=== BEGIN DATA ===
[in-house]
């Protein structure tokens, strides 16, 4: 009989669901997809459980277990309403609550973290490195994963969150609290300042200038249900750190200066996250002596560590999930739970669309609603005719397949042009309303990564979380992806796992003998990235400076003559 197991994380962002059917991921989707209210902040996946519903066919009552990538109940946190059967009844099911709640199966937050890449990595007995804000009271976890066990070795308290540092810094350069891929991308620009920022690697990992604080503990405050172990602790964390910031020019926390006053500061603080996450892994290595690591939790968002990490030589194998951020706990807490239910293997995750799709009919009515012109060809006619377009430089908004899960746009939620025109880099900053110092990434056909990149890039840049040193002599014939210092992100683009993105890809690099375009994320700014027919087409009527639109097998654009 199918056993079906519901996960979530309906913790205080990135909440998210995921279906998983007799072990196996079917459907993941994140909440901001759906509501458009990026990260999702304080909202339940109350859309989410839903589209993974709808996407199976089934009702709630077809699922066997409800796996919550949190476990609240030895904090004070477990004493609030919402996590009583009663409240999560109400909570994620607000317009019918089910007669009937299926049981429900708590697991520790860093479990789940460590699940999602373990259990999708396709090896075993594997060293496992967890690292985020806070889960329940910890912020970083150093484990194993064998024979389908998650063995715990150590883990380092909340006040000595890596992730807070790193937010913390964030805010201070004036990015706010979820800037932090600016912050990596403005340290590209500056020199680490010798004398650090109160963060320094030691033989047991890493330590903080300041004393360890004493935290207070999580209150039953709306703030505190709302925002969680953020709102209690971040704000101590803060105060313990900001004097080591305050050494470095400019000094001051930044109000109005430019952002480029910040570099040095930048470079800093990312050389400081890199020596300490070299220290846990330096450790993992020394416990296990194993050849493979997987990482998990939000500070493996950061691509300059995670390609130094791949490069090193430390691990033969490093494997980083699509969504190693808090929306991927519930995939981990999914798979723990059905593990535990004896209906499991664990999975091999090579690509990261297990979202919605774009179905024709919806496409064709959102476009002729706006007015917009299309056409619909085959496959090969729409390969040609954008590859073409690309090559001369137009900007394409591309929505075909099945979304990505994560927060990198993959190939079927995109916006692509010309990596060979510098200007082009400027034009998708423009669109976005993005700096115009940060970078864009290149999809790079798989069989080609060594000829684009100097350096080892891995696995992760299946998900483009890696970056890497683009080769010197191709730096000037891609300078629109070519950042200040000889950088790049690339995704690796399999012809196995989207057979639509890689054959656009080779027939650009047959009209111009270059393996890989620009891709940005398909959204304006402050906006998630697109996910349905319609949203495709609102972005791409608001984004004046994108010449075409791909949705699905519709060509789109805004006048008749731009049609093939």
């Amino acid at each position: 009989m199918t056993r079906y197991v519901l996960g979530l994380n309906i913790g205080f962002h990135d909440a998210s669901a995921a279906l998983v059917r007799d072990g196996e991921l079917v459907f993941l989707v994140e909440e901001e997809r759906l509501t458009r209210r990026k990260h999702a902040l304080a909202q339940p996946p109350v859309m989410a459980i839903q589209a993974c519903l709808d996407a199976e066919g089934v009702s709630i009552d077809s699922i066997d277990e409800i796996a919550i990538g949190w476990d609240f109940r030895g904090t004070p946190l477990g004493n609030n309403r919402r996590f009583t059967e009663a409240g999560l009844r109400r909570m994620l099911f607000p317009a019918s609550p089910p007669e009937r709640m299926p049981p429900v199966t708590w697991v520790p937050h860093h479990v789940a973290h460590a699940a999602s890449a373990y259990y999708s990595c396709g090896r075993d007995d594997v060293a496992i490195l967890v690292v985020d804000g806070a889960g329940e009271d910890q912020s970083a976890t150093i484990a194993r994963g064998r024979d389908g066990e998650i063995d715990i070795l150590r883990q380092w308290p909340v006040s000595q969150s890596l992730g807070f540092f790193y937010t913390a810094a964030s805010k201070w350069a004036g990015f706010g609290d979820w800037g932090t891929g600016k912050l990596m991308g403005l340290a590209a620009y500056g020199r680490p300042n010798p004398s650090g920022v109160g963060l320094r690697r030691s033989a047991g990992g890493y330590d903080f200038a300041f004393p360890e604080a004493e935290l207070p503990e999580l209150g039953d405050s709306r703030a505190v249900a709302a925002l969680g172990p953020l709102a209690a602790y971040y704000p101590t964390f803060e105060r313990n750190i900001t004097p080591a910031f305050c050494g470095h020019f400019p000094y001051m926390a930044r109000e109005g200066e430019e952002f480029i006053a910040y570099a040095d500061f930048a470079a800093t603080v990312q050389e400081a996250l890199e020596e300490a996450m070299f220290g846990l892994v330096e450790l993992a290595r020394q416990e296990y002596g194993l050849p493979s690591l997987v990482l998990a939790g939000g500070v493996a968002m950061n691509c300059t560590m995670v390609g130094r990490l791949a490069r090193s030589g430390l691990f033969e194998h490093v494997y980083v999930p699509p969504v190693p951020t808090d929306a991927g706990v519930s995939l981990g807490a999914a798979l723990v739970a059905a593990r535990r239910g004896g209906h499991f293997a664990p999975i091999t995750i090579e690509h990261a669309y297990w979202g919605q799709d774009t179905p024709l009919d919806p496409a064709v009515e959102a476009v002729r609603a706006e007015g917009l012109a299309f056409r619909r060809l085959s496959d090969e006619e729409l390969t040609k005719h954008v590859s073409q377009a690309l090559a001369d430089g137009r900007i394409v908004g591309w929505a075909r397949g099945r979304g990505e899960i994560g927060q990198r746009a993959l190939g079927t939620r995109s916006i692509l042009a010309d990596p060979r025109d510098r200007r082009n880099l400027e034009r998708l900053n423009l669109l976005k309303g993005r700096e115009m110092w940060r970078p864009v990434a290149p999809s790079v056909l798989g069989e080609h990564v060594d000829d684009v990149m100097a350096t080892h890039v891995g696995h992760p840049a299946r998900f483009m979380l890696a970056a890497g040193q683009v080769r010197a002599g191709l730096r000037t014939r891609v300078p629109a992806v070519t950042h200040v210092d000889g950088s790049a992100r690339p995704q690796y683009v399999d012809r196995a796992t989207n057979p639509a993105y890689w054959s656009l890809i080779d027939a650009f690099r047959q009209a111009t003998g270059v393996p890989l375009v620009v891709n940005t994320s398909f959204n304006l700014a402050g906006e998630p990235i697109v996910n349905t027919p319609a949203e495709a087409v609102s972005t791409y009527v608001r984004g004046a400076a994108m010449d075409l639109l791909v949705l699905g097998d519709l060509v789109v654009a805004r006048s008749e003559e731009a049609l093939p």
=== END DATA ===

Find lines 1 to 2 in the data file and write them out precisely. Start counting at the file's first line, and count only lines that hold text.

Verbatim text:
[in-house]
């Protein structure tokens, strides 16, 4: 009989669901997809459980277990309403609550973290490195994963969150609290300042200038249900750190200066996250002596560590999930739970669309609603005719397949042009309303990564979380992806796992003998990235400076003559 197991994380962002059917991921989707209210902040996946519903066919009552990538109940946190059967009844099911709640199966937050890449990595007995804000009271976890066990070795308290540092810094350069891929991308620009920022690697990992604080503990405050172990602790964390910031020019926390006053500061603080996450892994290595690591939790968002990490030589194998951020706990807490239910293997995750799709009919009515012109060809006619377009430089908004899960746009939620025109880099900053110092990434056909990149890039840049040193002599014939210092992100683009993105890809690099375009994320700014027919087409009527639109097998654009 199918056993079906519901996960979530309906913790205080990135909440998210995921279906998983007799072990196996079917459907993941994140909440901001759906509501458009990026990260999702304080909202339940109350859309989410839903589209993974709808996407199976089934009702709630077809699922066997409800796996919550949190476990609240030895904090004070477990004493609030919402996590009583009663409240999560109400909570994620607000317009019918089910007669009937299926049981429900708590697991520790860093479990789940460590699940999602373990259990999708396709090896075993594997060293496992967890690292985020806070889960329940910890912020970083150093484990194993064998024979389908998650063995715990150590883990380092909340006040000595890596992730807070790193937010913390964030805010201070004036990015706010979820800037932090600016912050990596403005340290590209500056020199680490010798004398650090109160963060320094030691033989047991890493330590903080300041004393360890004493935290207070999580209150039953709306703030505190709302925002969680953020709102209690971040704000101590803060105060313990900001004097080591305050050494470095400019000094001051930044109000109005430019952002480029910040570099040095930048470079800093990312050389400081890199020596300490070299220290846990330096450790993992020394416990296990194993050849493979997987990482998990939000500070493996950061691509300059995670390609130094791949490069090193430390691990033969490093494997980083699509969504190693808090929306991927519930995939981990999914798979723990059905593990535990004896209906499991664990999975091999090579690509990261297990979202919605774009179905024709919806496409064709959102476009002729706006007015917009299309056409619909085959496959090969729409390969040609954008590859073409690309090559001369137009900007394409591309929505075909099945979304990505994560927060990198993959190939079927995109916006692509010309990596060979510098200007082009400027034009998708423009669109976005993005700096115009940060970078864009290149999809790079798989069989080609060594000829684009100097350096080892891995696995992760299946998900483009890696970056890497683009080769010197191709730096000037891609300078629109070519950042200040000889950088790049690339995704690796399999012809196995989207057979639509890689054959656009080779027939650009047959009209111009270059393996890989620009891709940005398909959204304006402050906006998630697109996910349905319609949203495709609102972005791409608001984004004046994108010449075409791909949705699905519709060509789109805004006048008749731009049609093939």